Siegfried then took out one of the gold coins that waited in his pocket. He had thousands of them made: look for the magic that is all around you, they read on one side. Then he performed a little magic—close-up magic, quiet and simple, the way he once did, before everything else.
Surrounded by the cats who reminded him so much of his lost partner—the same animals whose hulking presence had helped turn their first day together and every day after into the most extraordinary existence for everyone in their sprawling, magical family—Siegfried heard time and again the same five words his father once said to him: “How did you do that?” He never answered. Instead, Siegfried would smile, press the coin into the hands of one of his guests, and float away, leaving his visitors to stare at one another in silence, and the last of Roy’s tigers to exalt in their wonder.
As I’m writing this, my son is downstairs watching YouTube videos. When we have dinner, he’ll stream music on an iPad, typing song titles into the app’s search box either from memory or from a list we’ve written down (at his insistence) on paper. He’ll eat while stimming, except for when he takes a dance break.
There’s no app, drug, or device that’s going to transform my son or his interactions with others. And that’s just fine. He’s doing great and anyone who chooses to listen, who chooses to put in a little work, can meet him where he is.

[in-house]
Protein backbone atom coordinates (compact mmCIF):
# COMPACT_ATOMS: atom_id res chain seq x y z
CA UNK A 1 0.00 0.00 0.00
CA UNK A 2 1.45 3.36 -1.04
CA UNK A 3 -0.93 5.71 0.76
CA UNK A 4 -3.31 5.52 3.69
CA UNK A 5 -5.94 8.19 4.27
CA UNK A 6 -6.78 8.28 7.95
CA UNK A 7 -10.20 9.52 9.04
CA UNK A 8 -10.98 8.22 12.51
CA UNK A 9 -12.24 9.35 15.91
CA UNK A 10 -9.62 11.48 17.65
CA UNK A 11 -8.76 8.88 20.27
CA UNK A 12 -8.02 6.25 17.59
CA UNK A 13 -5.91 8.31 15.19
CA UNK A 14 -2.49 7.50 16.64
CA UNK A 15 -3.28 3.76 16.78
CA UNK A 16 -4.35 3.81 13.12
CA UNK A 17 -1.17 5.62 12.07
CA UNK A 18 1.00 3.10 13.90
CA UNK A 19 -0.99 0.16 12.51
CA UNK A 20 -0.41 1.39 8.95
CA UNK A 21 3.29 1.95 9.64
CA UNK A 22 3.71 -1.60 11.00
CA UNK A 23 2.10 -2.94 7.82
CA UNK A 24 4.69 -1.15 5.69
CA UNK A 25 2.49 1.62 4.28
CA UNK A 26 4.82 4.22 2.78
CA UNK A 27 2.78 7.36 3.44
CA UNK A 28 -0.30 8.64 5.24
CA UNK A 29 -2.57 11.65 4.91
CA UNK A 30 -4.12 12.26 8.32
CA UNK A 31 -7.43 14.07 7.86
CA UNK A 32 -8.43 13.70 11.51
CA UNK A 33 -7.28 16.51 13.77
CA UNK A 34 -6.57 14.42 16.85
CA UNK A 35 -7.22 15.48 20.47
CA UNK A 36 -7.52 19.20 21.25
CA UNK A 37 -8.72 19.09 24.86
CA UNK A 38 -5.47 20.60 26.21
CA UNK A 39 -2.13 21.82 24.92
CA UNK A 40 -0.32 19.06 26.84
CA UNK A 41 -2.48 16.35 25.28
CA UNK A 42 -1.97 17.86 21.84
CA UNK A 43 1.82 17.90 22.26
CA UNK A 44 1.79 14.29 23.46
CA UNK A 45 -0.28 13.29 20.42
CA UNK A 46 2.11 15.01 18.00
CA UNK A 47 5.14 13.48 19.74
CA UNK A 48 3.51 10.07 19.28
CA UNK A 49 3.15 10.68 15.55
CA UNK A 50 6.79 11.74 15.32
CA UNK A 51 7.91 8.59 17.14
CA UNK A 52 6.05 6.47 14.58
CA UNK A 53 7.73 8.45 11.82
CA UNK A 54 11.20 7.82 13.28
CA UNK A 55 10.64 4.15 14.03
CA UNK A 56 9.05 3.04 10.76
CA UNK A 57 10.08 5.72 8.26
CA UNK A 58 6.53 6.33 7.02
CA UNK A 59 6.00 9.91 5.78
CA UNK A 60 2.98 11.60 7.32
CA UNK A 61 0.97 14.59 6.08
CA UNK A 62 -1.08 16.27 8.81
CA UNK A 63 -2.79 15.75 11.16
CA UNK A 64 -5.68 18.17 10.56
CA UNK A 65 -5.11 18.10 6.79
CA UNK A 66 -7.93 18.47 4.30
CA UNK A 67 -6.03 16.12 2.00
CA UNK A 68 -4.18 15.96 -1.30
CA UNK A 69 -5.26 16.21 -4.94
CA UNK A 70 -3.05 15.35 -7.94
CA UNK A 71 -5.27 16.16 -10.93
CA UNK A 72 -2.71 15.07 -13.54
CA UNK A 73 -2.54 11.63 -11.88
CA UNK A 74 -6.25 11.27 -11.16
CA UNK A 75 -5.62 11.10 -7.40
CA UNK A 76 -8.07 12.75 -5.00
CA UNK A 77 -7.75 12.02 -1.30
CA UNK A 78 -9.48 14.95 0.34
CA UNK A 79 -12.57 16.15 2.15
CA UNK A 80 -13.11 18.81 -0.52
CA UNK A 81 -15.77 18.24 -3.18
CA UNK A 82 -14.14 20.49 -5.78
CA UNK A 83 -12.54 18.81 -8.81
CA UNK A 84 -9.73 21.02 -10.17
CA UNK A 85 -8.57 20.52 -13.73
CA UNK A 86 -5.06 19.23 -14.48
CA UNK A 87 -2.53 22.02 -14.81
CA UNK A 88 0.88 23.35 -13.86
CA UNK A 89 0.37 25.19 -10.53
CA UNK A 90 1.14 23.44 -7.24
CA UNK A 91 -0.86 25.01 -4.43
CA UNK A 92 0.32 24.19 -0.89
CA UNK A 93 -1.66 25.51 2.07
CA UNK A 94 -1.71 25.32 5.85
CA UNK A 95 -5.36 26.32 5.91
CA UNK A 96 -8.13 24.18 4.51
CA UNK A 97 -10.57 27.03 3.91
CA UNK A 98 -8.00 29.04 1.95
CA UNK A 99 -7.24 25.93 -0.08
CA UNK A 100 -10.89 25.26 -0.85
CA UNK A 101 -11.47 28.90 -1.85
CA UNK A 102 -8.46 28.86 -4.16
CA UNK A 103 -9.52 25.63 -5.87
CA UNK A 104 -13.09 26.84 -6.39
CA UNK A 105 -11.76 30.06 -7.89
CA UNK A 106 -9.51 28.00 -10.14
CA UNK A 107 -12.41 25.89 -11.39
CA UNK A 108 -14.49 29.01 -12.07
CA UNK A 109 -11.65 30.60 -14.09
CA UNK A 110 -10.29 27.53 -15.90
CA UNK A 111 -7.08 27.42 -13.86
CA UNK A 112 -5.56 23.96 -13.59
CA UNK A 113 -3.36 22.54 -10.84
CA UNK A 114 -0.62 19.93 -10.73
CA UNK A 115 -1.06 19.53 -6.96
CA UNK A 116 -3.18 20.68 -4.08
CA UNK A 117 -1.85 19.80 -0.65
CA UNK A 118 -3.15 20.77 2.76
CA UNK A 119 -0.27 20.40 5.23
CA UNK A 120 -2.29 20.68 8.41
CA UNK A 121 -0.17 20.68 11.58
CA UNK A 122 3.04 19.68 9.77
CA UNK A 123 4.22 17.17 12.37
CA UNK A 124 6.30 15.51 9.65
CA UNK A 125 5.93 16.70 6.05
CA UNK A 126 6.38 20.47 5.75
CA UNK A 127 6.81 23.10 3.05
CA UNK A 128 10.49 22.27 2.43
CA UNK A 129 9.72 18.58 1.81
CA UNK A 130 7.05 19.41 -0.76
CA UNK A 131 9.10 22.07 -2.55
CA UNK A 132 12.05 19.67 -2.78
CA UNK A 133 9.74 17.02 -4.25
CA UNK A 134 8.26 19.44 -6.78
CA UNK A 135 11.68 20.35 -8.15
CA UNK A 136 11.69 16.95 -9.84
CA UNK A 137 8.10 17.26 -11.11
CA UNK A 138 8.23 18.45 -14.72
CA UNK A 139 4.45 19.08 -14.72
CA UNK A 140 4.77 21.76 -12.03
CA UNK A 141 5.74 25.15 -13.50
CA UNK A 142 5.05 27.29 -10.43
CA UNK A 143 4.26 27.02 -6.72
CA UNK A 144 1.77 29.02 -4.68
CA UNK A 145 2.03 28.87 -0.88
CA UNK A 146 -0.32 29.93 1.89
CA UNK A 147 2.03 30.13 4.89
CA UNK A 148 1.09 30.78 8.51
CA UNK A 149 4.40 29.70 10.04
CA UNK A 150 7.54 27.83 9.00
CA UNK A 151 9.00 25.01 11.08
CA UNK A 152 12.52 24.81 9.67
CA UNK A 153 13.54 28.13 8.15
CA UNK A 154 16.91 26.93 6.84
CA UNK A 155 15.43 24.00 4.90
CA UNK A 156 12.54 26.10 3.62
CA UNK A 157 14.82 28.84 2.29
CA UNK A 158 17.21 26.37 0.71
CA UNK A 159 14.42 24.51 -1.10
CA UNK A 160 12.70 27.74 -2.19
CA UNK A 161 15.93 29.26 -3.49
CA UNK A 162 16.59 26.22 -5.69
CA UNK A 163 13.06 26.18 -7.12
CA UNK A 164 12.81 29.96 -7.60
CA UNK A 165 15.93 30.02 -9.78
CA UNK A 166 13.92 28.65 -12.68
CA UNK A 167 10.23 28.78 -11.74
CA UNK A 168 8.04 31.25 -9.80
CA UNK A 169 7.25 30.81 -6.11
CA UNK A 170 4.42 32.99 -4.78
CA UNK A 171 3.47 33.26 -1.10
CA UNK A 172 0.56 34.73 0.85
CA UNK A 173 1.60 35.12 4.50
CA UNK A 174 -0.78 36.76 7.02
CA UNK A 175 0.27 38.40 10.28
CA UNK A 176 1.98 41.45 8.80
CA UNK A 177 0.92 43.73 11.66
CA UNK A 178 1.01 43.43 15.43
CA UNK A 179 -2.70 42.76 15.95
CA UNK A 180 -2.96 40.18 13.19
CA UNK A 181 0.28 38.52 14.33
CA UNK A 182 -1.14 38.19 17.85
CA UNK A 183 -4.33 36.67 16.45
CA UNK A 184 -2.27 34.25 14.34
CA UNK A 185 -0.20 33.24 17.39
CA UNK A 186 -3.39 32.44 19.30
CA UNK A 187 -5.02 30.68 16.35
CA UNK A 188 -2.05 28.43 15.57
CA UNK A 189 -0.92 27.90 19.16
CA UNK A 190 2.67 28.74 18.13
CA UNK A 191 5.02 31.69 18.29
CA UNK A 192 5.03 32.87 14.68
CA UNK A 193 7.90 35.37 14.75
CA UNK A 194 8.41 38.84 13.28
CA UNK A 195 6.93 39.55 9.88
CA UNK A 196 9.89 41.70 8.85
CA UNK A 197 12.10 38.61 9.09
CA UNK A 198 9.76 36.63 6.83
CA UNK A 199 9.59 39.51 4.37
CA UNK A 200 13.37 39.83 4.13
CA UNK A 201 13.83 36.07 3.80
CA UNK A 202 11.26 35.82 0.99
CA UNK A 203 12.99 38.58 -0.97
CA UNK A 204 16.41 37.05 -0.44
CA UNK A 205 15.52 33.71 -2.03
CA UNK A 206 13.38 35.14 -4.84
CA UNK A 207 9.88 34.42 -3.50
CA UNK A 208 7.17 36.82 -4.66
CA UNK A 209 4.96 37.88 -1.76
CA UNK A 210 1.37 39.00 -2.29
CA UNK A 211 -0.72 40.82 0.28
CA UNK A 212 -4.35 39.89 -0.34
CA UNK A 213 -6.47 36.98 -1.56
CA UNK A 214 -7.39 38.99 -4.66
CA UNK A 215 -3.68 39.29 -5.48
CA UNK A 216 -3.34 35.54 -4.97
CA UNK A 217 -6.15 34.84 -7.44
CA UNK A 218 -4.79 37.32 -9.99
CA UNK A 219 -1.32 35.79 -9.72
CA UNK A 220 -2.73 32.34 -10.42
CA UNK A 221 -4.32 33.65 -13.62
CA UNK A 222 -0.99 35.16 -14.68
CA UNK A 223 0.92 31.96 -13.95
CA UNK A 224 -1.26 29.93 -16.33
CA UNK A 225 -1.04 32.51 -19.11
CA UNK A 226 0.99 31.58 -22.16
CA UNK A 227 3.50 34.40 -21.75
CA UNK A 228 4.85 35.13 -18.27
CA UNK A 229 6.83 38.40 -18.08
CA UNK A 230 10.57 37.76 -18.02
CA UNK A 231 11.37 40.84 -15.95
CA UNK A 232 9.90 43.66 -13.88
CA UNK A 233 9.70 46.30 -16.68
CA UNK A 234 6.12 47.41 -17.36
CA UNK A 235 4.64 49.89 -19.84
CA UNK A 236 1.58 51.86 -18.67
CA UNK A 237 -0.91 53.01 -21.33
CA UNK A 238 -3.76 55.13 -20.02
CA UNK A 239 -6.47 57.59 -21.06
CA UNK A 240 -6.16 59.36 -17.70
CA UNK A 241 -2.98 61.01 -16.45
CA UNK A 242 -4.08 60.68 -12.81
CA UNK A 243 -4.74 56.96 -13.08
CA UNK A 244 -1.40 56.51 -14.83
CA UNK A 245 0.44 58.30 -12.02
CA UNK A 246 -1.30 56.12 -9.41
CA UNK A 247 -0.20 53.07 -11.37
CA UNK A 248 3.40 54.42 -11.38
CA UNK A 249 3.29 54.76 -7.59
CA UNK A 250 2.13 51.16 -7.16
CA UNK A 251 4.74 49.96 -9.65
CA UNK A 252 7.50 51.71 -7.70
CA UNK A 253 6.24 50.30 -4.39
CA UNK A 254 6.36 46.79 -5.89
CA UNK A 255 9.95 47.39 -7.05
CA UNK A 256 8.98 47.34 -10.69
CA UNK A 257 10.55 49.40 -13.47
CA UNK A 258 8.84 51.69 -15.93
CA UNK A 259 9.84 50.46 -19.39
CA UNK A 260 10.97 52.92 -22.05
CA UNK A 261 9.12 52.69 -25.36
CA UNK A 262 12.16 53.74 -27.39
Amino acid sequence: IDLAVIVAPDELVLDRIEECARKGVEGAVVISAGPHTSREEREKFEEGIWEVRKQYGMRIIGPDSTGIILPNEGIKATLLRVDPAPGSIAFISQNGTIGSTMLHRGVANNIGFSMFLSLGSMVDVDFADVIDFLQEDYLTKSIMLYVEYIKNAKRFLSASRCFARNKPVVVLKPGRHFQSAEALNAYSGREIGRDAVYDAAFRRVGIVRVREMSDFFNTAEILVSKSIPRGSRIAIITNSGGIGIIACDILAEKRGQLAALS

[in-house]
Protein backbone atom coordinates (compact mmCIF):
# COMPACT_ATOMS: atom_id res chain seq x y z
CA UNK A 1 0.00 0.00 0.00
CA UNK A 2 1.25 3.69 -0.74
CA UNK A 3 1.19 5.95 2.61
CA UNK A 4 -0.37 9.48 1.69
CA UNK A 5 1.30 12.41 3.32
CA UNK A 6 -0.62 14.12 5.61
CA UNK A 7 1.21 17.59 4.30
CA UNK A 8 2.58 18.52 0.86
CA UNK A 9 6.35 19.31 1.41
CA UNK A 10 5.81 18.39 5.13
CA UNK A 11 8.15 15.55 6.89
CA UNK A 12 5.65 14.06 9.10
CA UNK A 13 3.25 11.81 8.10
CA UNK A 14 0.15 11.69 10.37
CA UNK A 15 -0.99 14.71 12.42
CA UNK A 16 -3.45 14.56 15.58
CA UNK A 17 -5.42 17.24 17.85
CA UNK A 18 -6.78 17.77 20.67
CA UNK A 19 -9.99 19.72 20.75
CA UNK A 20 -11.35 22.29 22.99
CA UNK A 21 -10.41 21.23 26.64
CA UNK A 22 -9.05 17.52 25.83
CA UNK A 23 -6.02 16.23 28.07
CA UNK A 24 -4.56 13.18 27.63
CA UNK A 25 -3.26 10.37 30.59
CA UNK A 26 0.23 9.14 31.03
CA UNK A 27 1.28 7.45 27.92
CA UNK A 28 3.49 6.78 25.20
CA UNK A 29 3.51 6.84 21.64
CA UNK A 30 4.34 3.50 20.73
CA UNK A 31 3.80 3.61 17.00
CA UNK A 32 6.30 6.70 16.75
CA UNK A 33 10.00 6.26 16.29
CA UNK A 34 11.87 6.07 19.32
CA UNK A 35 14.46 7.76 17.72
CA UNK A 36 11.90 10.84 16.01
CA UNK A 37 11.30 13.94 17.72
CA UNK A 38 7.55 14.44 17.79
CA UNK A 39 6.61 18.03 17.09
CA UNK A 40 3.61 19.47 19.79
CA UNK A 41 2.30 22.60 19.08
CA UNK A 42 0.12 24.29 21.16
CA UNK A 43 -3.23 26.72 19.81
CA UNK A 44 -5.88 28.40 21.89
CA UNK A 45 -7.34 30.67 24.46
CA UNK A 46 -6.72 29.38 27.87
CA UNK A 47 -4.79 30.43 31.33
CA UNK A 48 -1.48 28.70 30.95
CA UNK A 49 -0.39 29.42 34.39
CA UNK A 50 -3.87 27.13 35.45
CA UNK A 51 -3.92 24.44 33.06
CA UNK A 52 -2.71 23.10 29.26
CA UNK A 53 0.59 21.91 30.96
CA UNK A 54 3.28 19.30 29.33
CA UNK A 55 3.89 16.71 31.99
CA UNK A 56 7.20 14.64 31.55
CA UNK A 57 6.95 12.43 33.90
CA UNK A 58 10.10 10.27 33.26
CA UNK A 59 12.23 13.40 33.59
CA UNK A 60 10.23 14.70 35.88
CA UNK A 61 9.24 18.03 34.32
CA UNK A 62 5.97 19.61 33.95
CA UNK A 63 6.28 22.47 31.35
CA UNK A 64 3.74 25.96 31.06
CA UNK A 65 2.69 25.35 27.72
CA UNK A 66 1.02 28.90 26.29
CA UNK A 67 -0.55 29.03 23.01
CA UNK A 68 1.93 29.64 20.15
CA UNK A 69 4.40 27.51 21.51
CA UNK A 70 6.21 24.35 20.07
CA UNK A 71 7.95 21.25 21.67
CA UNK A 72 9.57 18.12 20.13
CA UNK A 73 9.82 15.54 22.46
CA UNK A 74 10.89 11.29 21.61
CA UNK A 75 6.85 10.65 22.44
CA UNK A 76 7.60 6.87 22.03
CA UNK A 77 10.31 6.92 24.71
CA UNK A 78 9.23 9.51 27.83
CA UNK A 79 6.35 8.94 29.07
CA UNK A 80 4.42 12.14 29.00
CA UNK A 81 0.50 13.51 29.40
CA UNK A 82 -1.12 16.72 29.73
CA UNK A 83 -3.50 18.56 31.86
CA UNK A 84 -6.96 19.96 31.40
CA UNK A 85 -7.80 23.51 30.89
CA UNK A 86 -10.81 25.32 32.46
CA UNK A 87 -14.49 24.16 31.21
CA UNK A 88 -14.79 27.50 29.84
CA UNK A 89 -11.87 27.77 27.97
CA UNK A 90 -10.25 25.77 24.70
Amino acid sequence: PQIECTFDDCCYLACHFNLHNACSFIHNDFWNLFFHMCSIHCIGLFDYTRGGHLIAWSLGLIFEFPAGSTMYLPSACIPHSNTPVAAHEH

I have a job to do. If I were constantly worried about death, I couldn’t function. After a while, if your life is more or less constantly in peril, you come to a point where you accept the possibility philosophically. I must face the fact, as all others in positions of leadership must do, that America today is an extremely sick nation, and that something could well happen to me at any time. I feel, though, that my cause is so right, so moral, that if I should lose my life, in some way it would aid the cause.
Yes, protests often are used as an excuse for some to take advantage, just as when fans celebrating a hometown sports team championship burn cars and destroy storefronts. I don’t want to see stores looted or even buildings burn. But African Americans have been living in a burning building for many years, choking on the smoke as the flames burn closer and closer. Racism in America is like dust in the air. It seems invisible — even if you’re choking on it — until you let the sun in. Then you see it’s everywhere. As long as we keep shining that light, we have a chance of cleaning it wherever it lands. But we have to stay vigilant, because it’s always still in the air.
On April 6, Louisiana became one of the first states to release Covid-19 data by race: While making up 33 percent of the population, African-Americans accounted for 70 percent of the dead at that point. Around the same time, other cities and states began to release racial data in the absence of even a whisper from the federal government — where health data of all kinds is routinely categorized by race. Areas with large populations of black people were revealed to have disproportionate, devastating death rates.